Generational marketing expert Vaughan Emsley joined me this week to discuss the somewhat-forgotten workplace bias of age discrimination. Vaughan is co-founder of Flipside, an agency that focuses on marketing to the 50 and older demographic. In our discussion, he shares data regarding the wealthiest group of individuals in the United States today (the 50+ crowd) and the companies that are unable to connect with them because of the exclusion of those same individuals on their creative teams.

Ageism is a conscious bias that permeates the marketplace from entry-to corporate-level positions and, many times goes unreported by those who experience it. In this interview, Vaughan sheds light on the causes of ageist recruiting—why businesses are exchanging institutional experience for youth, as well as strategies to enable older job seekers to effectively communicate their value and relevant expertise.

Stacey A. Gordon Talks Mentorship and Empowerment with Betty LaMarr

My guest this week is Betty LaMarr, founder and CEO of EmpowHer Institute. Betty’s nonprofit organization works to empower girls from 7th grade through high school by way of mentorship, training, and social/emotional support. With more than 100 mentors from a myriad of disciplines, EmpowHer Institute is helping these young women broaden their understanding of the opportunities available to them.

In this interview, Betty shares her inspiration for starting EmpoweHer in 2003, including a story about mentorship that altered the course of her own life. She also explains how the normally in-school program has pivoted in response to 2020’s social unrest and the COVID-19 pandemic, which has brought about more opportunities and important conversations for the program’s 400 participants.

Finally, Betty and I discuss the joys of being a mentor, and how going virtual this year provides a platform for women outside of the Los Angeles area to speak into the lives of these young girls, empowering them to dream bigger dreams for themselves.

Stacey A. Gordon Talks Design Thinking as a Catalyst for Innovation with Saleema Vellani

Innovation strategist Saleema Vellani sat down with me this week to discuss design thinking, a creative process that focuses on empathy as a way to better understand a problem before working to develop its solution. Put more simply, it is the process of innovating solutions by first shifting our own mindset.

When it comes to diversity and inclusion, we’ve seen how challenging it is for people to change their thinking in order to change their behavior. For some organizations, the idea of moving past the status quo to a more inclusive workplace may seem insurmountable, especially with the negative stigma that sometimes goes along with “required diversity training.” Saleema and I discuss how interactive design thinking workshops are a fun and creative way to get teams thinking differently about innovation by changing their individual approaches to problem solving.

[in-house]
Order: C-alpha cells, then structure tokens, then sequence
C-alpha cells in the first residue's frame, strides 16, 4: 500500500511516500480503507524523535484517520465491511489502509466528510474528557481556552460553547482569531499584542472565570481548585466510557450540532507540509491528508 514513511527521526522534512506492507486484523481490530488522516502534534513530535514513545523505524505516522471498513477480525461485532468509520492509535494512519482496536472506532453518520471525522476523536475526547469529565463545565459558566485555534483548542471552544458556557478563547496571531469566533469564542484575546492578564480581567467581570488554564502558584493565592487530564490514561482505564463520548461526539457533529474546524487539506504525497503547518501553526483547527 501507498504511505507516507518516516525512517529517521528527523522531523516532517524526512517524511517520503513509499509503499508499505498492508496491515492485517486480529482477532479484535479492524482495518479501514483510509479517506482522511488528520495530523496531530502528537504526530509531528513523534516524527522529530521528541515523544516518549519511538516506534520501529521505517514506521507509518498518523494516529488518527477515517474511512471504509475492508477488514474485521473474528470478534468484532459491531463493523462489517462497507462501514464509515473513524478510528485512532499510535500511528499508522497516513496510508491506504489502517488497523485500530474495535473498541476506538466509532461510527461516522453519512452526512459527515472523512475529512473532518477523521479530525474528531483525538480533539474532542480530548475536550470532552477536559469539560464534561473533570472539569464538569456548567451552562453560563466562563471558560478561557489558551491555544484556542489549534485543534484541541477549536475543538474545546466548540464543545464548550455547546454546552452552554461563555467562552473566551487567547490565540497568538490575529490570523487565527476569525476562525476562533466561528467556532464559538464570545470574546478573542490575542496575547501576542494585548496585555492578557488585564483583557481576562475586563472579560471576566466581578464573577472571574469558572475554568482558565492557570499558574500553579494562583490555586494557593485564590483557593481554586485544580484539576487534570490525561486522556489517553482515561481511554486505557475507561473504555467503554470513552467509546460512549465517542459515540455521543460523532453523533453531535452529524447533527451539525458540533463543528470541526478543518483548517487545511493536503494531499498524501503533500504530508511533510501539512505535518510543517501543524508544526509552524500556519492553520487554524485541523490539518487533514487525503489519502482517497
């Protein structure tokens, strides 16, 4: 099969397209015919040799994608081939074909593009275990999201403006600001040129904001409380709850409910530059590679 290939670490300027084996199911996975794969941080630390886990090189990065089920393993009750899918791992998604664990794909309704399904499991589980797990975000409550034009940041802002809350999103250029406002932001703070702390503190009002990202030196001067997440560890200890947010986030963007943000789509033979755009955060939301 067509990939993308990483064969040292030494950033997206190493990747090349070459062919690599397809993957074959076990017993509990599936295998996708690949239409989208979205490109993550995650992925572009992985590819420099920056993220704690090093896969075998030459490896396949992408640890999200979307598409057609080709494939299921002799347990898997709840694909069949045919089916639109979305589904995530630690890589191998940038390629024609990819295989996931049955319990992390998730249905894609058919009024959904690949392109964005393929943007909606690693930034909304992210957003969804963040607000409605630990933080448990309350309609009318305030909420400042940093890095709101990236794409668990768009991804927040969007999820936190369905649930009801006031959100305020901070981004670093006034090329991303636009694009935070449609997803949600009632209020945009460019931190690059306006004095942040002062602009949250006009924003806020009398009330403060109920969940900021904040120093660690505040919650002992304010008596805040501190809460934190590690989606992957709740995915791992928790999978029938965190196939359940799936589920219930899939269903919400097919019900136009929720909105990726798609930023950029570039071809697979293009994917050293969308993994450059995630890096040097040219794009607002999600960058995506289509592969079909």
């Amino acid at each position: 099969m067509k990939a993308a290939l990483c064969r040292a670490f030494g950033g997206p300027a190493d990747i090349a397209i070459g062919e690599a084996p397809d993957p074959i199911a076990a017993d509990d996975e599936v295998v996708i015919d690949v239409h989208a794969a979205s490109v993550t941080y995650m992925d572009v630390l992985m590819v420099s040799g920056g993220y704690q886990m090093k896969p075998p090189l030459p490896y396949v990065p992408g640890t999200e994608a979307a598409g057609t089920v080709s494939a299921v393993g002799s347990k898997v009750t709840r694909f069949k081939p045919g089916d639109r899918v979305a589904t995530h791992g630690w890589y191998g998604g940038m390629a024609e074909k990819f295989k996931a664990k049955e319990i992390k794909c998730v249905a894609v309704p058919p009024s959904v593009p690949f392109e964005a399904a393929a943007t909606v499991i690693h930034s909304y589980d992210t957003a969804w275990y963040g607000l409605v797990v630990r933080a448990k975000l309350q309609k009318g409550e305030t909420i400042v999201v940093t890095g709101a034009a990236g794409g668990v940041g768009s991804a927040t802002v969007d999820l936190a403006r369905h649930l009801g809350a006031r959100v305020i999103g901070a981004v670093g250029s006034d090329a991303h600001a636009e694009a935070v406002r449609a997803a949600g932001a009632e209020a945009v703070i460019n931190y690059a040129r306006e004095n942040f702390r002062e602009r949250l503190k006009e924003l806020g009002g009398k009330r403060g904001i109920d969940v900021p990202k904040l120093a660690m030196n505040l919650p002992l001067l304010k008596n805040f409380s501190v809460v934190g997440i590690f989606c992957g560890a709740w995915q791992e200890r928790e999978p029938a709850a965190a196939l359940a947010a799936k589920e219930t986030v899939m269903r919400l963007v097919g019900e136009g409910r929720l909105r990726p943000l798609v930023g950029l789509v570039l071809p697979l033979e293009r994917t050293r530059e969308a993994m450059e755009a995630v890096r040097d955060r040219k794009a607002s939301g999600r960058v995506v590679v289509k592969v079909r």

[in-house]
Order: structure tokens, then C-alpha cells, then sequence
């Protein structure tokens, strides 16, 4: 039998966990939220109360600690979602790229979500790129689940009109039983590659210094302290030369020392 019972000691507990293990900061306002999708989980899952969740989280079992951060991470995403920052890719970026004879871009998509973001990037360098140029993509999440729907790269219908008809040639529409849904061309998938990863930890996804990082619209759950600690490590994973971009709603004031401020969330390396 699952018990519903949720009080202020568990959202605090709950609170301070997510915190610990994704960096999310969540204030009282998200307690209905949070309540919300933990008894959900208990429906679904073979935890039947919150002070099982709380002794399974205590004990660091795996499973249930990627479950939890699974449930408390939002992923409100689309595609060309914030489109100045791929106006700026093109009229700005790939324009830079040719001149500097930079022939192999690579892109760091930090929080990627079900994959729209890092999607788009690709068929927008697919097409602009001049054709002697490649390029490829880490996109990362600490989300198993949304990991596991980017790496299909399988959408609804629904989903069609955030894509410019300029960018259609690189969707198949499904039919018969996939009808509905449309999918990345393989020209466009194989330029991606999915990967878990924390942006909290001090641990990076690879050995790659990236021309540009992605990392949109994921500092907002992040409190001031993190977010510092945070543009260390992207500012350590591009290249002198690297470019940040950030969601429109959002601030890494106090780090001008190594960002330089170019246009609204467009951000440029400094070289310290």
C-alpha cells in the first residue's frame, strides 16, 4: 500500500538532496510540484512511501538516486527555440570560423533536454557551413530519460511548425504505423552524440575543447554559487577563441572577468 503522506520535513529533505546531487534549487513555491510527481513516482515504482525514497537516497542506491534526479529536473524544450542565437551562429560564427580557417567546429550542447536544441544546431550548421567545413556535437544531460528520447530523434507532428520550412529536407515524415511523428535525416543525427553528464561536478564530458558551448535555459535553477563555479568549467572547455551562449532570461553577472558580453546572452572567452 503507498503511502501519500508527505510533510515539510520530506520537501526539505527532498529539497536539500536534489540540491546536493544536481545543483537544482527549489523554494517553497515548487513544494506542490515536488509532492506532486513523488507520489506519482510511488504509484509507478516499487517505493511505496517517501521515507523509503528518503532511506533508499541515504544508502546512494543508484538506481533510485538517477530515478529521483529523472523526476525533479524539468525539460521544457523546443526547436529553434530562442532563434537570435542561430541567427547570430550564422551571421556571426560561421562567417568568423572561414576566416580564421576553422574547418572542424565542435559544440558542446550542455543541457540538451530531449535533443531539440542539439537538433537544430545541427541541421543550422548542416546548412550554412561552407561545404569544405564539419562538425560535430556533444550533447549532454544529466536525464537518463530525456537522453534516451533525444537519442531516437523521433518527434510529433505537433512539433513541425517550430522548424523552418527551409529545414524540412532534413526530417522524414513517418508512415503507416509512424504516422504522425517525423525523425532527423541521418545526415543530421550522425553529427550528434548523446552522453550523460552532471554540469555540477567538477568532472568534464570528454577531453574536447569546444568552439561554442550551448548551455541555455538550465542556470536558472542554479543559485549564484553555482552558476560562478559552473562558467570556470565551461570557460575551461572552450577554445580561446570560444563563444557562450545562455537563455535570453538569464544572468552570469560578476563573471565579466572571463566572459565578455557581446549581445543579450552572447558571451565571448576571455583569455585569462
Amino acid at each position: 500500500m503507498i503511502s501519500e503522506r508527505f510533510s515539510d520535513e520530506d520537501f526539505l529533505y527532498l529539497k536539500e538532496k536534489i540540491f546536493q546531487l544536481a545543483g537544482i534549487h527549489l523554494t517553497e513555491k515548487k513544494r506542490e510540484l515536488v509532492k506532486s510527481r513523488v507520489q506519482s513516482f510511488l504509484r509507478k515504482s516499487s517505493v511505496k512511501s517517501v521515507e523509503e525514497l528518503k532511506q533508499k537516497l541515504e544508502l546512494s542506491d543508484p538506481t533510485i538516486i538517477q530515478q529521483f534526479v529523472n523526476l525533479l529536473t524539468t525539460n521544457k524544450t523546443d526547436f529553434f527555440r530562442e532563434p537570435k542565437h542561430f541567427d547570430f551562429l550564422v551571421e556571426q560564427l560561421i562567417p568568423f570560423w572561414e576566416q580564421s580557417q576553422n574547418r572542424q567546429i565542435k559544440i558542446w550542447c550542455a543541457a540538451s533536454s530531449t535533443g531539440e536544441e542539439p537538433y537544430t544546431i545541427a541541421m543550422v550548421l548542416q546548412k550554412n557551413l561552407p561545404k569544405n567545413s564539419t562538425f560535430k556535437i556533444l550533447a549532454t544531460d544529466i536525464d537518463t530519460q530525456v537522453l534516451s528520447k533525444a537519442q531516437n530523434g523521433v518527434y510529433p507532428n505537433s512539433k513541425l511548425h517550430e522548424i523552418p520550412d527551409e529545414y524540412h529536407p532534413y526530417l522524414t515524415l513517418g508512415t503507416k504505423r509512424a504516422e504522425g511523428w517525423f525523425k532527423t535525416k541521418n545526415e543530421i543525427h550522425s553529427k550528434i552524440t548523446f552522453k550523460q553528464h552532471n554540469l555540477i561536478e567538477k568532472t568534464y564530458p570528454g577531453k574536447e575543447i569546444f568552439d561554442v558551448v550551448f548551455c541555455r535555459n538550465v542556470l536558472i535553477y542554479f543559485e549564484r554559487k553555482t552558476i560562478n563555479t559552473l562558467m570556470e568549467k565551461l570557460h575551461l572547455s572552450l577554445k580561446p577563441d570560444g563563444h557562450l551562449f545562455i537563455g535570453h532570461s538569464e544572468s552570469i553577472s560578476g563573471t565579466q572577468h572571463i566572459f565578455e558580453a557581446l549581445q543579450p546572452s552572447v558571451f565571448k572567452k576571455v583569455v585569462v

A self-proclaimed serial entrepreneur, Saleema believes that true innovation has to start with the individual. In her upcoming book “Innovation Starts with “I”, she explains that innovation is more than cutting-edge technology and out-of-the-box thinking–it requires the cultivation of a self-awareness that empowers individuals to unleash their inner entrepreneur and truly make an impact. To learn more about how design thinking is just one of many tools that lead to sustainable innovation, I share how you can pre-order Saleema’s book, which is scheduled for release this December.

Simply Good: BLM Positive Impacts

Seven years ago, #BlackLivesMatter was founded in response to the murder of 17-year-old Trayvon Martin and the subsequent acquittal of his killer. What initially started as a homegrown mission to eradicate anti-black racism and state-sanctioned violence has become a global movement that strives for freedom and justice for black people around the world.

The Black Lives Matter (BLM) movement has been steadily growing since its inception, but there’s something that feels different about this point in our history. In the aftermath of George Floyd’s murder by a Minneapolis police officer, the rallying cry for the end of systemic racism is ringing louder, and more people, businesses, and those in positions of power are listening.

The following articles are intended to showcase some of the progress that’s being made as a result of the BLM movement. In addition, if all you know about BLM is what you’ve heard in the news or seen on social media, we hope to also challenge you to learn more.

Visit Black Lives Matter to understand their mission and see the whole picture. While you’re there, check out the #WhatMatters2020 campaign, an effort to mobilize BLM supporters to vote for real change this November. 

PS – For open and honest conversations about DEI in the workplace, join us on Facebook or LinkedIn Live Wednesdays at 8 AM PT / 11 AM ET.

Stacey A. Gordon Talks Diversity, Inclusion and Careers With Creighton Taylor

This week I was joined by Creighton Taylor, founder and CEO of Guided Compass, a technology platform that he fondly refers to as “eHarmony for students and employers.”

Creighton and the Guided Compass team have developed a systematic approach that matches students from lower socioeconomic backgrounds with resources, tools, and opportunities in a vast array of industries. 

Never before has there been a better time for people to make their own path. Unfortunately, issues of access still create a chasm between individuals and the means to do just that. In this interview, Creighton and I discuss how Guided Compass and other organizations are working to bridge that gap by providing tools and resources (often free or low-cost) to help people upskill and enter the career path of their choosing. 

Creighton also shares a practical experiment that he believes will not only help companies understand the foundational benefits of a diverse workforce, but will also provide valuable data that helps other businesses and industries move forward in developing a culture of trust and inclusion in their own workplaces.